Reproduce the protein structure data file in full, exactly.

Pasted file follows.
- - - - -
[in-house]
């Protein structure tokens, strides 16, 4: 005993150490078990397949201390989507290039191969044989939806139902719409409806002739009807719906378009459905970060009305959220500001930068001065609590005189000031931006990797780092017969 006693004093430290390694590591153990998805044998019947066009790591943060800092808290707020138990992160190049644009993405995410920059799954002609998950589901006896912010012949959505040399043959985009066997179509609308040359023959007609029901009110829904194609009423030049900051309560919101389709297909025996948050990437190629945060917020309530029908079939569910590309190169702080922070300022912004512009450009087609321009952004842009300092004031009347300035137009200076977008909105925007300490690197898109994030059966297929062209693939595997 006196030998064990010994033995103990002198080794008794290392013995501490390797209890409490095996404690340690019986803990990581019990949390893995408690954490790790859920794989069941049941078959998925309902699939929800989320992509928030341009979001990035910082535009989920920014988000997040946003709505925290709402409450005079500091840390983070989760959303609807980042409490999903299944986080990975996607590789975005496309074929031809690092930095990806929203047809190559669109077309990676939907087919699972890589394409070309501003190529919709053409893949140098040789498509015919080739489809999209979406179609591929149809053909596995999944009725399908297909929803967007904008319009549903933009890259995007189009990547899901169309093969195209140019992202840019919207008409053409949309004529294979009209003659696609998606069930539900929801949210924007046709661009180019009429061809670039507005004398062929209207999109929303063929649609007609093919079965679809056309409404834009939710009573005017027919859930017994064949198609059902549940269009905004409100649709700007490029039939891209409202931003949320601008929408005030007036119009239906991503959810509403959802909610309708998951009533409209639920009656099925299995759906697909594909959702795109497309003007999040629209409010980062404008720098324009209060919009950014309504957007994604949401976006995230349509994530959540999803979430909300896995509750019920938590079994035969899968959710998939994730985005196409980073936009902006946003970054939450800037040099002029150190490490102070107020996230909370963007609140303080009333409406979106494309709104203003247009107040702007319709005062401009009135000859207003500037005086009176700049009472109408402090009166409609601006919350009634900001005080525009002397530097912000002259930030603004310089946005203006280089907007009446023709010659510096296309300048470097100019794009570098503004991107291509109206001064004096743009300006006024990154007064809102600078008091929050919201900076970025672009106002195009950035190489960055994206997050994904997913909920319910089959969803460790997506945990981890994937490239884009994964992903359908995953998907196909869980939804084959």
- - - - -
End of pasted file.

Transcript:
[in-house]
């Protein structure tokens, strides 16, 4: 005993150490078990397949201390989507290039191969044989939806139902719409409806002739009807719906378009459905970060009305959220500001930068001065609590005189000031931006990797780092017969 006693004093430290390694590591153990998805044998019947066009790591943060800092808290707020138990992160190049644009993405995410920059799954002609998950589901006896912010012949959505040399043959985009066997179509609308040359023959007609029901009110829904194609009423030049900051309560919101389709297909025996948050990437190629945060917020309530029908079939569910590309190169702080922070300022912004512009450009087609321009952004842009300092004031009347300035137009200076977008909105925007300490690197898109994030059966297929062209693939595997 006196030998064990010994033995103990002198080794008794290392013995501490390797209890409490095996404690340690019986803990990581019990949390893995408690954490790790859920794989069941049941078959998925309902699939929800989320992509928030341009979001990035910082535009989920920014988000997040946003709505925290709402409450005079500091840390983070989760959303609807980042409490999903299944986080990975996607590789975005496309074929031809690092930095990806929203047809190559669109077309990676939907087919699972890589394409070309501003190529919709053409893949140098040789498509015919080739489809999209979406179609591929149809053909596995999944009725399908297909929803967007904008319009549903933009890259995007189009990547899901169309093969195209140019992202840019919207008409053409949309004529294979009209003659696609998606069930539900929801949210924007046709661009180019009429061809670039507005004398062929209207999109929303063929649609007609093919079965679809056309409404834009939710009573005017027919859930017994064949198609059902549940269009905004409100649709700007490029039939891209409202931003949320601008929408005030007036119009239906991503959810509403959802909610309708998951009533409209639920009656099925299995759906697909594909959702795109497309003007999040629209409010980062404008720098324009209060919009950014309504957007994604949401976006995230349509994530959540999803979430909300896995509750019920938590079994035969899968959710998939994730985005196409980073936009902006946003970054939450800037040099002029150190490490102070107020996230909370963007609140303080009333409406979106494309709104203003247009107040702007319709005062401009009135000859207003500037005086009176700049009472109408402090009166409609601006919350009634900001005080525009002397530097912000002259930030603004310089946005203006280089907007009446023709010659510096296309300048470097100019794009570098503004991107291509109206001064004096743009300006006024990154007064809102600078008091929050919201900076970025672009106002195009950035190489960055994206997050994904997913909920319910089959969803460790997506945990981890994937490239884009994964992903359908995953998907196909869980939804084959």